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The Work Breakdown Structure (WBS) is essential for getting a project off the ground. This beginner-friendly guide will help you understand the work breakdown structure and create one on your own.

What exactly is a WBS? The Project Management Institute’s (PMI) “A Guide to the Project Management Body of Knowledge (PMBOK Guide)” defines a WBS as a “hierarchical decomposition of the total scope of work to be carried out by the project team to accomplish the project objectives and create the required deliverables”. Note the use of the terms scope, work, and deliverable. PMBOK defines scope as “the sum of the products, services, and results to be provided as a project”. Work, of course, is effort. However, in the context of a WBS the PMI’s “Practice Standard for Work Breakdown Structures” says “work refers to work products or deliverables that are the result of effort and not the effort itself”.

One of the first steps in planning a project is to break down the project into its major deliverables i.e. major product or service components. This is known as the Work Breakdown Structure (WBS). After you have created the WBS, you can then create the activities required to achieve those deliverables.

This article discusses the WBS, and demonstrates how to create a simple WBS in Primavera P6.

Top Down Approach in Primavera P6

Unlike some scheduling software programs that are somewhat of a bottom up approach, Primavera P6 encourages you to create a work breakdown structure (WBS) at the beginning of the project. This is known as a top down approach. Primavera P6 recognizes the importance of the project management team keeping their “eye on the ball” throughout the project life cycle. This means that you maintain a focus on the end product or service, which is the whole purpose of the project. The WBS helps you maintain this focus on the product. At its heart the WBS is a deliverable-oriented decomposition of the project into smaller components. So, the WBS focuses on the deliverables, and it is simply a breakdown of all the components making up the product in a hierarchical fashion. Primavera P6 has you create the WBS first, so that the activities on the project schedule flow from the WBS in a top down method, and not the other way around

WBS in Primavera P6

The above WBS illustrates the typical construction industry work breakdown structure which integrates the Key Dates & Milestones, Preliminaries, Engineering, Procurement, Construction, Testing & Commissioning, Authorities Approvals and Project Handing Over.

Sample WBS

Typical Civil Construction WBS in Primavera Collapse to level 5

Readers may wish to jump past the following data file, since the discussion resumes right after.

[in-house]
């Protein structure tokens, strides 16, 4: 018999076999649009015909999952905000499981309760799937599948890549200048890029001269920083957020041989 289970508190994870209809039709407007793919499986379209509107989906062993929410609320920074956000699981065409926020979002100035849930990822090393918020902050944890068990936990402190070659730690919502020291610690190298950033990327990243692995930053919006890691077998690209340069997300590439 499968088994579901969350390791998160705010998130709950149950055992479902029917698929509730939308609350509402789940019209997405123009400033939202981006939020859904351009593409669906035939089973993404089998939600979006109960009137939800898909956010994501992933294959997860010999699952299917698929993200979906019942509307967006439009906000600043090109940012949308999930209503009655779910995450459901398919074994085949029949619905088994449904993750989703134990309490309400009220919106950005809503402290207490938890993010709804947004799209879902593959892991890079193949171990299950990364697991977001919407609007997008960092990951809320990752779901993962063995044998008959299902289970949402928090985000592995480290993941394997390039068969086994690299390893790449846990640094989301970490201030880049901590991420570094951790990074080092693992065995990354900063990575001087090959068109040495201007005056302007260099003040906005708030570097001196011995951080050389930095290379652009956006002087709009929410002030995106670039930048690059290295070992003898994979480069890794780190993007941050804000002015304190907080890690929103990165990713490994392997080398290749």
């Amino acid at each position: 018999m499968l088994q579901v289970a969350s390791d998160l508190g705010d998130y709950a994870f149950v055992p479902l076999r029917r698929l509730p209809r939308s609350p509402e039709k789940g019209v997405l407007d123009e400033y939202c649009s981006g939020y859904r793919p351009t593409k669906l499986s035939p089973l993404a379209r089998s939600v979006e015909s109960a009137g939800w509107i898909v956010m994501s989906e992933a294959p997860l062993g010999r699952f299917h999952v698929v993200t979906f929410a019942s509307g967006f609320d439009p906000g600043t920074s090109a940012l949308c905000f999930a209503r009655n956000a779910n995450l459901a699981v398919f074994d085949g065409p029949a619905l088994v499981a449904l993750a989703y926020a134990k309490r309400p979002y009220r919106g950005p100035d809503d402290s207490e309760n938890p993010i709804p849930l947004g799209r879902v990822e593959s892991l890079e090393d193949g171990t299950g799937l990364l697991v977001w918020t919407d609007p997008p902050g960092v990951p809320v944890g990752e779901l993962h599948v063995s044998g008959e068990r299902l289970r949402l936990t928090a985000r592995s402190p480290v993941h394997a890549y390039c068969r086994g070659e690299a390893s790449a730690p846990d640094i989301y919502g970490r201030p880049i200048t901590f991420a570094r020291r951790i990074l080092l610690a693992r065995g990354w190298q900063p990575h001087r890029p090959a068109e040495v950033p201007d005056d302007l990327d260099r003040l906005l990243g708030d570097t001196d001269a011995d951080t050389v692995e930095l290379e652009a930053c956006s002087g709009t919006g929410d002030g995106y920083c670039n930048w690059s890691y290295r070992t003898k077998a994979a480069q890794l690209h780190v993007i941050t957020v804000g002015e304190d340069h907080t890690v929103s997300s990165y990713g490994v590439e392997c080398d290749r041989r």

What are the benefits of a WBS?

The WBS is a laser-focused breakdown of all the key deliverables needed to make the project successful. Creating one offers several advantages, such as:

  • Project schedule: The WBS is the foundation of the project schedule and budget. Once you know all the deliverables required to complete the project, as well as their hierarchical relationships, it will be much easier to assign resources and set deadlines.
  • Accountability: Since all elements in a WBS are mutually exclusive, it helps create accountability. A team assigned to a single work package is wholly accountable for its completion. This reduces overlaps in responsibility.
  • Commitment: The WBS gives teams a very high-level overview of their responsibilities. Since each team is responsible for a specific component at a time, it helps make them more committed to completing their assigned tasks.
  • Reduces ambiguities: The process of developing the WBS involves the project manager, project team, and all relevant stakeholders. This encourages dialog and helps everyone involved flesh out their responsibilities. Thus, everyone has less ambiguity and a better idea of what they’re supposed to do.

Creating a WBS is the first step in developing a comprehensive project schedule. It can be of massive help in getting everyone to understand the project’s scope and deliverables at different levels.

Gantt Chart view of WBS in Primavera

WBS along with activities in Primavera

Reference books

A Guide to the Project Management Body of Knowledge (PMBOK Guide), PMI, Sixth Ed.
Practice Standard for Work Breakdown Structures, PMI.
Forecast Scheduling with Microsoft Project 2010, Eric Uyttewall, PMP
The Fast Forward MBA in Project Management, Fourth Ed., Eric Verzuh

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By Hassan

An Astute Engineering Professional more passionate about civil engineering domain and project management along with forensic delay analysis. Also, Competent project planner and forensic delay analyst. Founder of Civil Invents Blog page to learn and share about the wealth of international experience including project management, planning, International Arbitration's and Claims preparation skills. Also, to groom individuals who wish to be an aspiring professional in Oracle Primavera Software, Delay analysis and High-profile projects. Feel free to visit the Blog and drop feedback to my email: [email protected]

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